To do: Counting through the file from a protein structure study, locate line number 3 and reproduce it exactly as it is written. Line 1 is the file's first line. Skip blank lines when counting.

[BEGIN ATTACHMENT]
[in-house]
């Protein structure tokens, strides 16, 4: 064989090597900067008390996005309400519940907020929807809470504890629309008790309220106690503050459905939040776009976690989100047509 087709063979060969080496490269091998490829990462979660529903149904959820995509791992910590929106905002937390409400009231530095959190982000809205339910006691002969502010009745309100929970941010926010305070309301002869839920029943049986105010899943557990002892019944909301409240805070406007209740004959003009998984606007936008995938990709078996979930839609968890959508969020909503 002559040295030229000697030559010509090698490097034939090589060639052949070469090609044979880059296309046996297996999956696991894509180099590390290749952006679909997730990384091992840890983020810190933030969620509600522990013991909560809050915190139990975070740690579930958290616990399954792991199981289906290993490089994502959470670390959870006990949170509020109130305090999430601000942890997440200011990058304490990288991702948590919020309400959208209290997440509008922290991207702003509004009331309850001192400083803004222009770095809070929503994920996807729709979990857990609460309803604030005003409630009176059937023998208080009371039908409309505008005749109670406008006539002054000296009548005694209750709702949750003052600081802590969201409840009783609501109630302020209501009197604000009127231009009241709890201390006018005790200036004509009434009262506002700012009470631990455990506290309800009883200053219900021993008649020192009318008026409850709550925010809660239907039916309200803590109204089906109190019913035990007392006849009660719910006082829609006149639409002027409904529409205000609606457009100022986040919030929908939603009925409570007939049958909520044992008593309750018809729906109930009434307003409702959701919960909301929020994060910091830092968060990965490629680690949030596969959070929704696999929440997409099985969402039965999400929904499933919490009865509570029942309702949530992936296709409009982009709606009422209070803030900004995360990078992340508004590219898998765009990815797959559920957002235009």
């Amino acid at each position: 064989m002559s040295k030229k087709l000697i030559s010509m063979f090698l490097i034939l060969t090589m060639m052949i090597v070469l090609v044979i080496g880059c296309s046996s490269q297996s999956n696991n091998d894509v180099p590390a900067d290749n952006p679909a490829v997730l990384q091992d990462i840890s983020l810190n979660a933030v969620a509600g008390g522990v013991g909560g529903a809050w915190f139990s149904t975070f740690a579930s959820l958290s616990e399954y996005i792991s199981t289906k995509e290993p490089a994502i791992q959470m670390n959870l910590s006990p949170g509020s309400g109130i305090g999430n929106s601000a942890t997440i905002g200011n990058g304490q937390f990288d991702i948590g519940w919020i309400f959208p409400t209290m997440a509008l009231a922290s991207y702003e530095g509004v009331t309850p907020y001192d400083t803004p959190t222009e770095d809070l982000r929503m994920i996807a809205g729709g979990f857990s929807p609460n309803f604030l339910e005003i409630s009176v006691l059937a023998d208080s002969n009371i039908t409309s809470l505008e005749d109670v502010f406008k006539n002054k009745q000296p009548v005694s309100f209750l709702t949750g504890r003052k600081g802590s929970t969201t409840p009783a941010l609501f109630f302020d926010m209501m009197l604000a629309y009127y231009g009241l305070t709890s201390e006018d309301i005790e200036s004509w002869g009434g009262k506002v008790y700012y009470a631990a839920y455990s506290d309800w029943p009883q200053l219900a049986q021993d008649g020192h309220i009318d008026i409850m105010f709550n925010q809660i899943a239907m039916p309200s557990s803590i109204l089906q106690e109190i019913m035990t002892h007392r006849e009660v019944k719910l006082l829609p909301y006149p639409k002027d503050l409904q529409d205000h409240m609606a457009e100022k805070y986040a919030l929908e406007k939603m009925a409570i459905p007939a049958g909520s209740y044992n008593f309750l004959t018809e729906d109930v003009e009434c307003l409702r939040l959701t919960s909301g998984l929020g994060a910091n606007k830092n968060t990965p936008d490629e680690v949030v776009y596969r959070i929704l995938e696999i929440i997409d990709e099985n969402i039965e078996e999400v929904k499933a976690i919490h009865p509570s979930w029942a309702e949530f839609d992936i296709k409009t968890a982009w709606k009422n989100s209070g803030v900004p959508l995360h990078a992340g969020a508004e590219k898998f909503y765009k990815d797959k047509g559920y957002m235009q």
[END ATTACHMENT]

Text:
């Amino acid at each position: 064989m002559s040295k030229k087709l000697i030559s010509m063979f090698l490097i034939l060969t090589m060639m052949i090597v070469l090609v044979i080496g880059c296309s046996s490269q297996s999956n696991n091998d894509v180099p590390a900067d290749n952006p679909a490829v997730l990384q091992d990462i840890s983020l810190n979660a933030v969620a509600g008390g522990v013991g909560g529903a809050w915190f139990s149904t975070f740690a579930s959820l958290s616990e399954y996005i792991s199981t289906k995509e290993p490089a994502i791992q959470m670390n959870l910590s006990p949170g509020s309400g109130i305090g999430n929106s601000a942890t997440i905002g200011n990058g304490q937390f990288d991702i948590g519940w919020i309400f959208p409400t209290m997440a509008l009231a922290s991207y702003e530095g509004v009331t309850p907020y001192d400083t803004p959190t222009e770095d809070l982000r929503m994920i996807a809205g729709g979990f857990s929807p609460n309803f604030l339910e005003i409630s009176v006691l059937a023998d208080s002969n009371i039908t409309s809470l505008e005749d109670v502010f406008k006539n002054k009745q000296p009548v005694s309100f209750l709702t949750g504890r003052k600081g802590s929970t969201t409840p009783a941010l609501f109630f302020d926010m209501m009197l604000a629309y009127y231009g009241l305070t709890s201390e006018d309301i005790e200036s004509w002869g009434g009262k506002v008790y700012y009470a631990a839920y455990s506290d309800w029943p009883q200053l219900a049986q021993d008649g020192h309220i009318d008026i409850m105010f709550n925010q809660i899943a239907m039916p309200s557990s803590i109204l089906q106690e109190i019913m035990t002892h007392r006849e009660v019944k719910l006082l829609p909301y006149p639409k002027d503050l409904q529409d205000h409240m609606a457009e100022k805070y986040a919030l929908e406007k939603m009925a409570i459905p007939a049958g909520s209740y044992n008593f309750l004959t018809e729906d109930v003009e009434c307003l409702r939040l959701t919960s909301g998984l929020g994060a910091n606007k830092n968060t990965p936008d490629e680690v949030v776009y596969r959070i929704l995938e696999i929440i997409d990709e099985n969402i039965e078996e999400v929904k499933a976690i919490h009865p509570s979930w029942a309702e949530f839609d992936i296709k409009t968890a982009w709606k009422n989100s209070g803030v900004p959508l995360h990078a992340g969020a508004e590219k898998f909503y765009k990815d797959k047509g559920y957002m235009q």